The small independent publisher Melville House has done it, turning “a five-hundred-and-twenty-eight-page PDF with the slanted margins and blurred resolution of a Xerox made by a myopic high-school Latin teacher” into a more readable text. Alexandra Schwartz, who stopped by the publisher’s offices, offers a glimpse into the process:
“There’s a lot of reasons why this is insane,” [Melville House co-founder Dennis] Johnson said. “We’ve basically shut down the company to do this at the busiest time of the year.” The cost of printing alone, he estimated, would run to six figures, a lot of money for such a small, if scrappy, operation to risk. There’s also the possibility that Americans may feel that a book detailing the chronic and grotesque abuses of its government is not in keeping with the Joy to the World spirit. As Johnson put it, “Torture isn’t something you want to carry over the holiday season.”
Still, Johnson has faith in the power of the book as a physical object—“You can still read the first book ever printed, the Gutenberg Bible. I’ve seen it. It still works! The binding has held up!”—and in the power of the written word to move the masses to action. “They really were reading that at Valley Forge,” he said, of Thomas Paine’s “Common Sense.” “They really did sell a hundred thousand copies of that in what was then a tiny little country. That’s probably the equivalent of—” he paused to do a mental calculation. “Tens of millions of copies today. It really did inspire people to go into revolution!”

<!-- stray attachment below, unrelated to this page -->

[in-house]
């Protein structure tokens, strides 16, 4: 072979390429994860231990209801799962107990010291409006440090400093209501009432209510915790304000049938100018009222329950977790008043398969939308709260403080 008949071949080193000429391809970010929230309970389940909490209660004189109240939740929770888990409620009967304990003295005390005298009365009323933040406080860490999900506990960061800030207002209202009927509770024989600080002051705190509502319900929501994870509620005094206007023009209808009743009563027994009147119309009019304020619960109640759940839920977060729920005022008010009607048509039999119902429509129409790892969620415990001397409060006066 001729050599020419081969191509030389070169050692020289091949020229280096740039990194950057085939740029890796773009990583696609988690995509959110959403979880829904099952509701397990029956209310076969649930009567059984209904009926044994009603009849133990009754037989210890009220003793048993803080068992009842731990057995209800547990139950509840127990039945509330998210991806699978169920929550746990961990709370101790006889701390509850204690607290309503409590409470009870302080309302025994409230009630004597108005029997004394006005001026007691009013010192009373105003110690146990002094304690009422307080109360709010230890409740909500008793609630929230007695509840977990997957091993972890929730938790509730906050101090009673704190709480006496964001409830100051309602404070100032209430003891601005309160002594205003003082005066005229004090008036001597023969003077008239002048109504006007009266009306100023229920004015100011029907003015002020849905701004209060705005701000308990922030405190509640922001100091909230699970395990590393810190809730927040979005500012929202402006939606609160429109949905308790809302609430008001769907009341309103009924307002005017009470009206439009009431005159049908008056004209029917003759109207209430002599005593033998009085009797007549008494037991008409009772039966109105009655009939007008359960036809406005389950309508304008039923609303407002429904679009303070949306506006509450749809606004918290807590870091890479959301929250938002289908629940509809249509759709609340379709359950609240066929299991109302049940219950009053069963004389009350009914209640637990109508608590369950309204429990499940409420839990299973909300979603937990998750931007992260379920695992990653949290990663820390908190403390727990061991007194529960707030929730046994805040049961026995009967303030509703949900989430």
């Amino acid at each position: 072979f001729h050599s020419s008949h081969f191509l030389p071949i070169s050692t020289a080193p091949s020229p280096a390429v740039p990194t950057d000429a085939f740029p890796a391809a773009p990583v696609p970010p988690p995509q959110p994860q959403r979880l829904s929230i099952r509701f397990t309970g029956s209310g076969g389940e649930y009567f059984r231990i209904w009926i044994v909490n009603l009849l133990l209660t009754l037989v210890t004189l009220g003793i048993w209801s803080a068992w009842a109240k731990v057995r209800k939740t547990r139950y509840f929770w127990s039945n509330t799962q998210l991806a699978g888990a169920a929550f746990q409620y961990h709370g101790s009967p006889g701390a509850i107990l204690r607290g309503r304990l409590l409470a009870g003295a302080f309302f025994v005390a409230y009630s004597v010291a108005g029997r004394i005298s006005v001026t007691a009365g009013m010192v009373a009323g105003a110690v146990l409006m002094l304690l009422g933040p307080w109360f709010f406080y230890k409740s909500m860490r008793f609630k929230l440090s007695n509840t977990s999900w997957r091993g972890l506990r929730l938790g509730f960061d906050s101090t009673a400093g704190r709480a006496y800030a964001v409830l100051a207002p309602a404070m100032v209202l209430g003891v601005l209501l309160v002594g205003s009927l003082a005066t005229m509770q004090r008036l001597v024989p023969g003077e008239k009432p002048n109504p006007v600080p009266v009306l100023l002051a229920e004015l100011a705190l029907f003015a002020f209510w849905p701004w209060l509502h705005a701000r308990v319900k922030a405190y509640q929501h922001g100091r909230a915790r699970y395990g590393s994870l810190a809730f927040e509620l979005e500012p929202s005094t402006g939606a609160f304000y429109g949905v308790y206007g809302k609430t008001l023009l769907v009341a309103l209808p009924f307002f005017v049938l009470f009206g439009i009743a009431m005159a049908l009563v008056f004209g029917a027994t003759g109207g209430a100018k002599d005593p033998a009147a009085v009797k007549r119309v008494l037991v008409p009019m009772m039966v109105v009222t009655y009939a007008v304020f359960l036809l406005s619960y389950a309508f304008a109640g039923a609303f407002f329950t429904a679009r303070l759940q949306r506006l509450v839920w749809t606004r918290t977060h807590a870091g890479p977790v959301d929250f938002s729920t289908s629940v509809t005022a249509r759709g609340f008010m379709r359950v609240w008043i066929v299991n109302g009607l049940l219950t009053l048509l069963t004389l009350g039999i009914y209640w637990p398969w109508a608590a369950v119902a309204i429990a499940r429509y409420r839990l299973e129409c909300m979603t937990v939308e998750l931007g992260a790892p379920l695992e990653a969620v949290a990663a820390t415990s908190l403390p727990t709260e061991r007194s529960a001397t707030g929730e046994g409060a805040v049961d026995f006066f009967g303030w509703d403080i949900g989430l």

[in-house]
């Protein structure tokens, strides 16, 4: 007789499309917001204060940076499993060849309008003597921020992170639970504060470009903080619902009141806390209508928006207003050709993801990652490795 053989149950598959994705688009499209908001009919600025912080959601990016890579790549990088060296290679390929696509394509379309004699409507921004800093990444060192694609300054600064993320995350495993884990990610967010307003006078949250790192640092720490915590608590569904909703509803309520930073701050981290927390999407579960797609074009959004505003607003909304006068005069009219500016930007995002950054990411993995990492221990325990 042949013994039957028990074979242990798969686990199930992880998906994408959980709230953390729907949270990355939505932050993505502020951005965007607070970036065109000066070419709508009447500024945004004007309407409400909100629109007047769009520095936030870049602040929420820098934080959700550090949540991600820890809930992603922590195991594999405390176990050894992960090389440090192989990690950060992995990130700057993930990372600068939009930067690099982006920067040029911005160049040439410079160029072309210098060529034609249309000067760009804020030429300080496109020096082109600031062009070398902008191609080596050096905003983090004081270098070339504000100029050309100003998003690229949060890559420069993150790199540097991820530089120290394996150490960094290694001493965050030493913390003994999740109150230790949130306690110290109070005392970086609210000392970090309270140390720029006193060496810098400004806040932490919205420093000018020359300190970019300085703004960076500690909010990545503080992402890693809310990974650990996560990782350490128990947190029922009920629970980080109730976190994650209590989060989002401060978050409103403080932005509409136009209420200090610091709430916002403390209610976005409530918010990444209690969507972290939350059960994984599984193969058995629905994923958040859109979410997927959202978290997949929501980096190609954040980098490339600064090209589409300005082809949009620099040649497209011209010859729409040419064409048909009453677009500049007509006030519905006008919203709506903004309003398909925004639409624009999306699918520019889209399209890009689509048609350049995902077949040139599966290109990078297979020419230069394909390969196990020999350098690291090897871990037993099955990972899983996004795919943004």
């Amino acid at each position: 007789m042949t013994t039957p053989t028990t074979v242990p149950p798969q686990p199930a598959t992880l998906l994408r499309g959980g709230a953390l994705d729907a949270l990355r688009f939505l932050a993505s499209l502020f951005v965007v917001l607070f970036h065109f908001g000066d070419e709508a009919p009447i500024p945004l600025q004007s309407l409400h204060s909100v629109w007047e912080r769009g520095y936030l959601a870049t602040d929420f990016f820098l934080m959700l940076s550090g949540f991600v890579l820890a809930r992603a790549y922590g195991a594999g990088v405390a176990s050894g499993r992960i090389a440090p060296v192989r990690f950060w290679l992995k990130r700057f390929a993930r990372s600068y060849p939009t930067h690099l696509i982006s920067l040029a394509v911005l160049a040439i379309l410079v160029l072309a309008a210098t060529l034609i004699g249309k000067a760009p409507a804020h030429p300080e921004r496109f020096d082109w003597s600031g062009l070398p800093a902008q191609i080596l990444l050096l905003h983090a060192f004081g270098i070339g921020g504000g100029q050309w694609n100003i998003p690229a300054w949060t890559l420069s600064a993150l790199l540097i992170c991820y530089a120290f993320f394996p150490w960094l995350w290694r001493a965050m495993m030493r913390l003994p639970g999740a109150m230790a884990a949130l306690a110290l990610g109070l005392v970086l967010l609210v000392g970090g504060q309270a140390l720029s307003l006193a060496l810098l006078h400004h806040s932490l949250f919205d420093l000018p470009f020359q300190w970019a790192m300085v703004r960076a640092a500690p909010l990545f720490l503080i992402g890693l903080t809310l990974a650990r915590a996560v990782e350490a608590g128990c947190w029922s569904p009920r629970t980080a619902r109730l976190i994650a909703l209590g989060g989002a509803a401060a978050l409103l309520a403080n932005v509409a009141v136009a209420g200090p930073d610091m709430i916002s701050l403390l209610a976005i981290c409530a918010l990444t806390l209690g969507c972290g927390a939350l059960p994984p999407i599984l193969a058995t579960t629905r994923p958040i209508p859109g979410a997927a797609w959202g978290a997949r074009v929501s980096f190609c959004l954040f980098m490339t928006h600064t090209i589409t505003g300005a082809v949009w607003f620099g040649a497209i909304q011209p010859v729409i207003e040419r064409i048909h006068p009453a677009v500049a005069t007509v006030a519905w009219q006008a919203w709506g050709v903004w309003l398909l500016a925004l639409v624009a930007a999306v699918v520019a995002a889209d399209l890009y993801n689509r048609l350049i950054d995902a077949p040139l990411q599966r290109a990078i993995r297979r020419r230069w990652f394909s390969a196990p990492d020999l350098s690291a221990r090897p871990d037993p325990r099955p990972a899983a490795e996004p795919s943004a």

The manuscript of the torture report was due to the printer at nine the next morning, a start-to-finish turnaround of less than seventy-two hours. A dozen full-time employees, plus a smattering of freelance proofreaders, copy-editors, interns, and volunteers sat at computers, retyping the government PDF’s tangle of text into Microsoft Word files. Melville House’s office was once a warehouse, and a nose-to-the-grindstone atmosphere—part college library, part North Pole workshop—pervaded the space.
Adam Chandler paid them a visit as well, noting the employees there couldn’t resist giving the report a literary spin:
Place the material before a group of literary minds, and a discourse begins. The report’s reference to Grayson Swigert and Hammond Dunbar, the pseudonyms of the CIA’s contract psychologists who were paid $81 million to help create the interrogation program, recalled “Thomas Pynchon names,” according to some of those gathered.
Other passages in the text were reminiscent of “a John le Carré novel,” “an Oscar Wilde story,” and “a really boring porno.” (The delirious team of about 15 employees and volunteers, which had been working on the project more or less without rest since Tuesday, found this last remark hilarious.)
The report’s linguistic flourishes were noted. “He sang like a tweetie bird. He opened up right away and was cooperative from the outset,” one quote read. One official repeatedly referred to the detainees as “yahoos.”
The first printing of 50,000 sold out in one day, and the publisher is preparing a reprint.